The somewhat linear control imposed by conventional servosystems upon electrically powered heating elements is illustrated by a curve 1 shown in FIG. 1. It may be noted from examination of this curve that a temperature target level, a, of
I about 220 ,F. is approached very gradually from a temperature level b. This gradual approach to desired temperature extends over a considerable temperature range as is apparent from the temperature differential between levels a and b. Further examination of curve I will reveal that this progressive diminution of input current with temperature elevation evolves an inherently lengthened heat-up interval. In the present illustration, a 9-second maximum heat-up period (line will be exceeded by the system of curve I in achieving target level a. Should a sudden temperature drop be encountered as by quenching, the servosystem of curve I will be slow to react in supplying added power to the heating element.
Under the present control system, high power input is supplied to the heating element up to'temperatures relatively close to those at target level. The approximate termination of this lengthened power input is indicated at level d and the system will be seen to provide temperature outputs represented at curves II and III. Note that temperature buildup along these curves is very rapid and within the time limitation at line 0. Once above level d, however, the curves taper rapidly to avoid an excessive override above target level a.
Turning now to a more detailed description of the heating element and control system, FIG. 2 illustrates an exemplary dryer station 10 formed of a perforated hollow cylindrical member 12 which is rotatable about its longitudinal axis by driving means, not shown. The ends of the member 12 are provided with end plates 14, each of which is apertured to allow for the passage of exhausted air through the interior of the cylinder. A layer of porous, compliant material, the outer periphery of which is wound with a pile fabric 16 forms the longitudinal surface of the cylinder.
Mounted above and in slidable contact with cylindrical member 12 is a heater assembly. The. .heater assembly is formed having a platen 18 fashioned fro stainless steel sheet. Upon platen 18 there is intimately colnpegt ed sheet form heating element 20 extending over the le of the cylinder. Heating element 20 is retained in posit qnlwith an insulative asbestos layer 22 and series of strap members, 24. The platen l8-heating element 20 assembly is urged against'surface 16 0f the cylinder by a pressure plate assembly 26. ,Adjustm:ent of the pressure exerted by the assembly 26 is provided b'y amachine screw 28. A duct 30 is positioned againste'nd plate 14 of the cylinder for purposes of receiving and'carrying off a flow of air passing through the entire assembly. I
In operation, the leading edges of dampened image-carrying photographic paper sheets are introduced into the dryer beneath a deflected lip portion 32 of platen 18. The cylinder 12 is caused to rotate in clockwise direction, thereby drawing the sheets between the pressurized interface of the assembly. As each photographic sheetpassesthrough the arrangement it is heat dried by virtue of an AC current input to the resistive heating element 20. The temperature or temperature profile across the heating element is monitored by a sensing device 34 which is a thermistor of the positive temperature coefficient (PTC) variety. Positioning of the PTC thermistor 34 is a matter of design choice. The device is shown in metallically bonded contact with heating element 20 at about its midpoint. Depending upon the thermal characteristic desired to be measured, the sensor 34 may be positioned at the leading or trailing edge of the element 20 and may be fixed to portions of the assembly other than the surface of the heating element itself. The thermally dependent resistances derived at'the sensor 34 are used, ultimately, to control the power input into heating element 20.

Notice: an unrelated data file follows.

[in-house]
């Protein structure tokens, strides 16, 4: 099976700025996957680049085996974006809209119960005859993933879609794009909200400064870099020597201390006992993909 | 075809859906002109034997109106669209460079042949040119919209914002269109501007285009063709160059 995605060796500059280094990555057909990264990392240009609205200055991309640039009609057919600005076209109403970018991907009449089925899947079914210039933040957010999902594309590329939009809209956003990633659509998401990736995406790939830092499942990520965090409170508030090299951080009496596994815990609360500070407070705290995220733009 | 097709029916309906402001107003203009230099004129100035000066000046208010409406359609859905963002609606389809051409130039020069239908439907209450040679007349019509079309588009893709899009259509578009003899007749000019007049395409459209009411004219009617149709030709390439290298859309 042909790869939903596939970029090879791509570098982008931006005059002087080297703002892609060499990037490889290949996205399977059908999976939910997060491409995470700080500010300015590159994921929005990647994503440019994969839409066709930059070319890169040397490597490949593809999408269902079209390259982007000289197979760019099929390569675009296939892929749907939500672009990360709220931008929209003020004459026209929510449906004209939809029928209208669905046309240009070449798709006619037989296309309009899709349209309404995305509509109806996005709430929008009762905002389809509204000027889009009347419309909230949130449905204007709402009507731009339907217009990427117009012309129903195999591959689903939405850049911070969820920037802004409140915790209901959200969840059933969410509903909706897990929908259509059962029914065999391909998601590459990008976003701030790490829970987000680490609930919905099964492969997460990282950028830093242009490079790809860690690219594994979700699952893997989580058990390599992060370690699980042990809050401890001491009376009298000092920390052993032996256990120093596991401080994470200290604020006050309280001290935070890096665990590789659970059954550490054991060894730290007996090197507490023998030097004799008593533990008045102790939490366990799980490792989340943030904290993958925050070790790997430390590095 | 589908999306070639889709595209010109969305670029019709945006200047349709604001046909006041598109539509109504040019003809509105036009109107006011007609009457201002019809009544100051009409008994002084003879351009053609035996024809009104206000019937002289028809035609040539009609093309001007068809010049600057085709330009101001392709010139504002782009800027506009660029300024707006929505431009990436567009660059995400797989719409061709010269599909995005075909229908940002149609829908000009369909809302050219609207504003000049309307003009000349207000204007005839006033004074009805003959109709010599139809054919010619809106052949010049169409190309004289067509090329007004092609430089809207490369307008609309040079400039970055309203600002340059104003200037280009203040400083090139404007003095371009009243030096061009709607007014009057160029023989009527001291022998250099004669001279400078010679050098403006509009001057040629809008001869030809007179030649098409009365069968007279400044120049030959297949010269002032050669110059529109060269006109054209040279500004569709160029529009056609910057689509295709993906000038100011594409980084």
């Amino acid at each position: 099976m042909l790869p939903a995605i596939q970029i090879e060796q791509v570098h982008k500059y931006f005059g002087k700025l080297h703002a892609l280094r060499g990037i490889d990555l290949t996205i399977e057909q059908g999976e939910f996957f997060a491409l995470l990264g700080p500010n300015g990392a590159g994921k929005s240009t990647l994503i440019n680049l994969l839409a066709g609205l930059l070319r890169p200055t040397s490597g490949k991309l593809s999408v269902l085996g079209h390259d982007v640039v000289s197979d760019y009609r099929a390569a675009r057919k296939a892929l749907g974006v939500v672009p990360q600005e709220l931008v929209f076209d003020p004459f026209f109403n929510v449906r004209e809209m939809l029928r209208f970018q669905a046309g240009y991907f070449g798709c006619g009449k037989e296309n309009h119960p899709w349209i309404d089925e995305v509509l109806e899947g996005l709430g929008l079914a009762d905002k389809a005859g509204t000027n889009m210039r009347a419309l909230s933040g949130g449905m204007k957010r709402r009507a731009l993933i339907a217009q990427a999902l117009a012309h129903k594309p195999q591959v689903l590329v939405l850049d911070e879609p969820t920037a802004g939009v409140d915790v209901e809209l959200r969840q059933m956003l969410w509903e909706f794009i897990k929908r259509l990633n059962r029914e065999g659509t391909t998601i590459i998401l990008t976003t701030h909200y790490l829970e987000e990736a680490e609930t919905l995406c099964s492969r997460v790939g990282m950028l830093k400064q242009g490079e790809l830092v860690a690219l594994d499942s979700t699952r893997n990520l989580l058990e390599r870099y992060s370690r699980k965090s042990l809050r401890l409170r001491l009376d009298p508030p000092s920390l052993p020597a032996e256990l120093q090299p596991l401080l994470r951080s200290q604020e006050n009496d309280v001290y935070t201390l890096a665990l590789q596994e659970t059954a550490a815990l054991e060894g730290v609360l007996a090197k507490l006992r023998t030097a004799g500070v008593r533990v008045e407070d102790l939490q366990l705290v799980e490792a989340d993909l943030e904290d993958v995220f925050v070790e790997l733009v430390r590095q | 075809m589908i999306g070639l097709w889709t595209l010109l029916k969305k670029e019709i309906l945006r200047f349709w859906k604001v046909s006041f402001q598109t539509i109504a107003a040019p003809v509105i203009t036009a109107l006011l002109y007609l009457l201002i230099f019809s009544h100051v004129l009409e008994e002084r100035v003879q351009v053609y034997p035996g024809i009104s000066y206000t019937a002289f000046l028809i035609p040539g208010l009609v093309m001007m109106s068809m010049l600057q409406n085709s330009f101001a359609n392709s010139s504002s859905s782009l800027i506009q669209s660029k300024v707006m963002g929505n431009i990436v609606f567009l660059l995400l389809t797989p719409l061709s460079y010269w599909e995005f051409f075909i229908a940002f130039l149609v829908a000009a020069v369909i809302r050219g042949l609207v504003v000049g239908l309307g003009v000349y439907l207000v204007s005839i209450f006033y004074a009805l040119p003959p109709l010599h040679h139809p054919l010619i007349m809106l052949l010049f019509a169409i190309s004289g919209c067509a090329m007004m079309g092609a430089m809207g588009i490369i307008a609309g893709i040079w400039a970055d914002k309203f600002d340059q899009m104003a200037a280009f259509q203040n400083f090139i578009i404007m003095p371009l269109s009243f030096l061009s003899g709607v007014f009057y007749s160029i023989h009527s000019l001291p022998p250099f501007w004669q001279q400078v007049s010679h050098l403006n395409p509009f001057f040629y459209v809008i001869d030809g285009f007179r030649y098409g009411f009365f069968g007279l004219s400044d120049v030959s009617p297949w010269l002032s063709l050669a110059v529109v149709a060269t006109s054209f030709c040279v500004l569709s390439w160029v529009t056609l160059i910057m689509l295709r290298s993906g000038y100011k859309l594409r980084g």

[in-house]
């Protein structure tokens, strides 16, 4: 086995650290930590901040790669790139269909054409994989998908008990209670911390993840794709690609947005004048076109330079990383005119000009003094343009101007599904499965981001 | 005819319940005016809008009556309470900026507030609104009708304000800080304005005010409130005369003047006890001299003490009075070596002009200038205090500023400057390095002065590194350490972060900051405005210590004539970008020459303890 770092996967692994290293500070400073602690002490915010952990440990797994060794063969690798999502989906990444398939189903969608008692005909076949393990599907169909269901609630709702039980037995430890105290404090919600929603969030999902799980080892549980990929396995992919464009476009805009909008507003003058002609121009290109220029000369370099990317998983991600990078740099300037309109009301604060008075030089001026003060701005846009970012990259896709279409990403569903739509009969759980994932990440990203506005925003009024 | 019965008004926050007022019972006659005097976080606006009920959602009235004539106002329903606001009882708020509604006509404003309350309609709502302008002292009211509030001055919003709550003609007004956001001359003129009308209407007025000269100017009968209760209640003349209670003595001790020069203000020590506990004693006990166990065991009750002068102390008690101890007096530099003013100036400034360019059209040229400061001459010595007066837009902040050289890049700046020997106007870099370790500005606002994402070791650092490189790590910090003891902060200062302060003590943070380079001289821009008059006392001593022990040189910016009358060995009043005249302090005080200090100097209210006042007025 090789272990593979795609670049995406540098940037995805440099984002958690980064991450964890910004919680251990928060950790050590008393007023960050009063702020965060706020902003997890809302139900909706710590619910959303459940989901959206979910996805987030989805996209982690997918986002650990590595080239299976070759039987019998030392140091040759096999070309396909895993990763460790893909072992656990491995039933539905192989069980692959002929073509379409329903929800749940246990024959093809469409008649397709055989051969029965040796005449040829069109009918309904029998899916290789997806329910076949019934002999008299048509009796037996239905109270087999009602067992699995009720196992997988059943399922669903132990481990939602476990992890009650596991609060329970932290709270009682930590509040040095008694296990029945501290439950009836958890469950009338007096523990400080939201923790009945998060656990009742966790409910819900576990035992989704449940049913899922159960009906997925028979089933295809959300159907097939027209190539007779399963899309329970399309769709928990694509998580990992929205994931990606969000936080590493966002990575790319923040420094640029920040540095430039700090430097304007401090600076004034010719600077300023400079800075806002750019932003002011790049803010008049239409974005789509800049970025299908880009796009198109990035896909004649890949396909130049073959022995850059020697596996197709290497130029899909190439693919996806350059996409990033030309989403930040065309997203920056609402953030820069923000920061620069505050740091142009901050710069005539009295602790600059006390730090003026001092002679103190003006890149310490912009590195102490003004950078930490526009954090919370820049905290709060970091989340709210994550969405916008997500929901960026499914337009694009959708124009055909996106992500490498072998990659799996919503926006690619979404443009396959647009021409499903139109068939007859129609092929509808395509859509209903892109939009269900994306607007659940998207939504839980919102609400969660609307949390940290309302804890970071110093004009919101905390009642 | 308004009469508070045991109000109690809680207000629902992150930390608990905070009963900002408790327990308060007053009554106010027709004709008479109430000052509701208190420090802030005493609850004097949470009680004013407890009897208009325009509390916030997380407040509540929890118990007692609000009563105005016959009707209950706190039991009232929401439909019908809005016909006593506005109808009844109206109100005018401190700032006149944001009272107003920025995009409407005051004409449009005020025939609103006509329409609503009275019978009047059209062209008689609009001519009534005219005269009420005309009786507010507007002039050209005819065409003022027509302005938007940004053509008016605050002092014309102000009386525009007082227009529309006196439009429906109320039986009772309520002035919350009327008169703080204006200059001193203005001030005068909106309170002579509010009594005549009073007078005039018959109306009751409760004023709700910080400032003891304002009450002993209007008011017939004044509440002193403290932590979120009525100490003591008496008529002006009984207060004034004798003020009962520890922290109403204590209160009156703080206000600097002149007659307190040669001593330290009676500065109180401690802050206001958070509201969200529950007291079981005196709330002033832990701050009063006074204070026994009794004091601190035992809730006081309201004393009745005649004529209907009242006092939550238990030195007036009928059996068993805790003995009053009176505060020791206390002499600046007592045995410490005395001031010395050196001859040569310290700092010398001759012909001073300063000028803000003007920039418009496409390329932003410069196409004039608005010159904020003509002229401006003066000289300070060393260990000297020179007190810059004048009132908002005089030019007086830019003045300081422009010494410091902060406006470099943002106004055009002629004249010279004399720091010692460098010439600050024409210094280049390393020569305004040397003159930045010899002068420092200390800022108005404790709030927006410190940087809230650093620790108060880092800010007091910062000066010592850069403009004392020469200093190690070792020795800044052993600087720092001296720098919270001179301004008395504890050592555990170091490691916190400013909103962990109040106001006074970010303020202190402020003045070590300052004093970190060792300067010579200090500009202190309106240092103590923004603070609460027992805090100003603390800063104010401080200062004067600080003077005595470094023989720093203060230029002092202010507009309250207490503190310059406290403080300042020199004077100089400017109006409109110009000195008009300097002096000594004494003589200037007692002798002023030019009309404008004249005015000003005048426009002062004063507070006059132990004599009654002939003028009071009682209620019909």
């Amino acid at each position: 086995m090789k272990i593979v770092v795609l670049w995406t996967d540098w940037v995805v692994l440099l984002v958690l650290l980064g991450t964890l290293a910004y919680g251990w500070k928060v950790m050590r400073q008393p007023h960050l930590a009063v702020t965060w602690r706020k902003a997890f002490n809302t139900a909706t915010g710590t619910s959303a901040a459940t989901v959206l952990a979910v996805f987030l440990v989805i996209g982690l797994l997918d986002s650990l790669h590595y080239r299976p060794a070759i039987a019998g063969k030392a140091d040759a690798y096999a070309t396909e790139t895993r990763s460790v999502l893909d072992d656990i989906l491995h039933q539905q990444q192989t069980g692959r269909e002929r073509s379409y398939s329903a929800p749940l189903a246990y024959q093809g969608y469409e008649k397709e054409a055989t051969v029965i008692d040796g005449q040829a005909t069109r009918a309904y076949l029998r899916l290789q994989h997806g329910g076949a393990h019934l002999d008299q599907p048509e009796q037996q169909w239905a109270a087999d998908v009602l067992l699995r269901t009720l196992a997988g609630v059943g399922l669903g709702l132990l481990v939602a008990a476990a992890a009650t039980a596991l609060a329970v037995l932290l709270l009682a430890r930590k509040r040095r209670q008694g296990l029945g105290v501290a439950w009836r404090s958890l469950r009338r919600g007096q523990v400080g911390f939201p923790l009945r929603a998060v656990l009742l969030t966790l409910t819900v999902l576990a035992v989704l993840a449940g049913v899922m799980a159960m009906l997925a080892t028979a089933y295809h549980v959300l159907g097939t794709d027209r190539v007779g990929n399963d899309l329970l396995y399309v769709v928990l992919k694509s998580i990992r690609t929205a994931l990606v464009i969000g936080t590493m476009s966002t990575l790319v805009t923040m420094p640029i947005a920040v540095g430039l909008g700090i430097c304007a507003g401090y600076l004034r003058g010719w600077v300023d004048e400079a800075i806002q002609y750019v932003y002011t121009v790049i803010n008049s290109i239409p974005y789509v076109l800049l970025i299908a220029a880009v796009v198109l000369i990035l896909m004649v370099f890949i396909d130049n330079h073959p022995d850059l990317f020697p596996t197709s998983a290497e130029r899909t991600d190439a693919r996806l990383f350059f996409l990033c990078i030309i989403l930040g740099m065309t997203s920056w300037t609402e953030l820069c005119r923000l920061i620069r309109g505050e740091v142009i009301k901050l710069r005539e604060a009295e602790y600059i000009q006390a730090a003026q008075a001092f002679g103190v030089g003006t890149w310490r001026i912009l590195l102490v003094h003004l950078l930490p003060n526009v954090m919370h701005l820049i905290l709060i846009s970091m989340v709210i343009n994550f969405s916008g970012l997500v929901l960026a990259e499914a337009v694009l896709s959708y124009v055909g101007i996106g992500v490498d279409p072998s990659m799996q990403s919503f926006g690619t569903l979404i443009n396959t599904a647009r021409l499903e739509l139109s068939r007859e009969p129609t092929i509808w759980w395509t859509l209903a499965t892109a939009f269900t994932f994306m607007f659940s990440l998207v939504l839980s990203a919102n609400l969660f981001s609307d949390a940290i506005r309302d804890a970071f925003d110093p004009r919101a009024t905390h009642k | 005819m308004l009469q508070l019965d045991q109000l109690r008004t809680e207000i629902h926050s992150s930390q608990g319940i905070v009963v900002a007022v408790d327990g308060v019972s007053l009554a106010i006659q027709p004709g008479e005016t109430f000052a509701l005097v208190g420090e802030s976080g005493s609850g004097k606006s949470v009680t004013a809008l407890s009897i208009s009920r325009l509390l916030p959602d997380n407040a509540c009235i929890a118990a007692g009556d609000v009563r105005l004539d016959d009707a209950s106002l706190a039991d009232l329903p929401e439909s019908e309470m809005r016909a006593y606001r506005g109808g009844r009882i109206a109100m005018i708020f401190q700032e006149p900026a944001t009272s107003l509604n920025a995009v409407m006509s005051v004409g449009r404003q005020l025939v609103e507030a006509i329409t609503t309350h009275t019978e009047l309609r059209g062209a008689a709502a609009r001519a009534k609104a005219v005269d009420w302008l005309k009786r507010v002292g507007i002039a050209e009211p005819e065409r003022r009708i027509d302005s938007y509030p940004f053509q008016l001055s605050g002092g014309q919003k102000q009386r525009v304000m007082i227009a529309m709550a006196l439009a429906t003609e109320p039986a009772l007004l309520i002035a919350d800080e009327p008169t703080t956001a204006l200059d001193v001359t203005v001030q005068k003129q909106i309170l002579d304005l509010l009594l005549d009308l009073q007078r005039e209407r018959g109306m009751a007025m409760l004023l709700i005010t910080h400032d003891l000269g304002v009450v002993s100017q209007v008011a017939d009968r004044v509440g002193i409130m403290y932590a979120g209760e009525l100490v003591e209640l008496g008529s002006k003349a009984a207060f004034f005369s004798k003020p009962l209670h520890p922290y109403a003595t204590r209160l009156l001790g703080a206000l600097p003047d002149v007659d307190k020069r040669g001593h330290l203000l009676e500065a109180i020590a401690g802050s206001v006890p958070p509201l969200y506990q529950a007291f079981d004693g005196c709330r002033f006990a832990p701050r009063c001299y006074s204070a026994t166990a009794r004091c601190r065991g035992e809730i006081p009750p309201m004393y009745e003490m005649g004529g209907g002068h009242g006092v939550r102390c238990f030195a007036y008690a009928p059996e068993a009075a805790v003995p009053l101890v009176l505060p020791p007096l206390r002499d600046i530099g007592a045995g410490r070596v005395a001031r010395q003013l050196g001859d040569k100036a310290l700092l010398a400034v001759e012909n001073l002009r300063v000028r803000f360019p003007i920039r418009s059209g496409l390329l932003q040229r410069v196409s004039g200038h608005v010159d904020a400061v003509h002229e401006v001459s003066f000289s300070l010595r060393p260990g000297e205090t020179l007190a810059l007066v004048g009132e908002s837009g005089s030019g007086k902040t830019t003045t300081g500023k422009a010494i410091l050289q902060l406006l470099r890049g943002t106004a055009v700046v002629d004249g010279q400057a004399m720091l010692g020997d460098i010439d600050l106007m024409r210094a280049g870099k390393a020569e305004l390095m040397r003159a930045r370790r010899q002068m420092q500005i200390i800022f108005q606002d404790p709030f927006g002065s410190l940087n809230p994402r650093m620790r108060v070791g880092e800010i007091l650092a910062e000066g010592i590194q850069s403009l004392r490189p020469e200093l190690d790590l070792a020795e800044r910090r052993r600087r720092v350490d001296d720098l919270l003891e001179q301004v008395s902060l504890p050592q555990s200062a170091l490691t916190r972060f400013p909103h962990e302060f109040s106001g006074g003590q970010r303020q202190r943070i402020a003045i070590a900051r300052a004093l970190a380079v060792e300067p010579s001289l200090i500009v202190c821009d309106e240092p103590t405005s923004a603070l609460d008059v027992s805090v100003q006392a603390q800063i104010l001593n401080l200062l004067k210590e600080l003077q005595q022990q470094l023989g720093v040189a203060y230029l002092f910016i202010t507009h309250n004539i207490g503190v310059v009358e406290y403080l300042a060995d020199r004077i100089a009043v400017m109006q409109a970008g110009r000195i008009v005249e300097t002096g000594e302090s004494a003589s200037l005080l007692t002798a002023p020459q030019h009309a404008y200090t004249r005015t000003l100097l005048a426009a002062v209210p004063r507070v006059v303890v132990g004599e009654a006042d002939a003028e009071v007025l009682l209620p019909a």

Looking to the circuitry 40 within which FTC thermistor 34 is inserted, basic power is supplied heating element 20, now identified as a resistor R from an AC source at lines 42 and 44. This AC input to the heater R is basically controlled by'a gated bidirectional thyristor 46. Commonly referred to as a Triac, the thyristor 46 is a three terminal full wave AC control device which is triggered into conduction at a gate 48. The remainder of the circuitry at 40 functions to convert the resistance present at element 34 into a phase chopping control input to gate 48. Accordingly, upon the closure of line switches S, and S a low monitoring resistance at 34 will combine from line 36 with a limiting resistor 50 to charge capacitor C,. This RC circuit will charge'swiftly to derive a voltage which is introduced through limiting resistor 52 to a trigger 54. Trigger 54 is illustrated as being of the bilateral variety which conducts upon receipt of a selected forward breakover or switching voltage. In conventional manner, the RC circuit and bilateral triggering arrangement function to gate the thyristor 46 in correspondence with the value of resistance at 50 and R The value of resistance at 50 is selected for the purpose of imposing a limit on the conduction angle at thyristor 14.
To improve circuit performance, an AC suppressor branch including a capacitor C and resistor 52 is inserted to dis criminate against noise otherwise encountered in the overall circuitry. in the same regard, a dual switching arrangement is provided. The circuit is energized by a sequential closing'of switch S, and then switch With the above closing sequence, line switch S, will be closed while thyristor 46 is in a blocking or off state. Such a blocking status will serve to eliminate high current flow and preserve the contacts at switch 8,.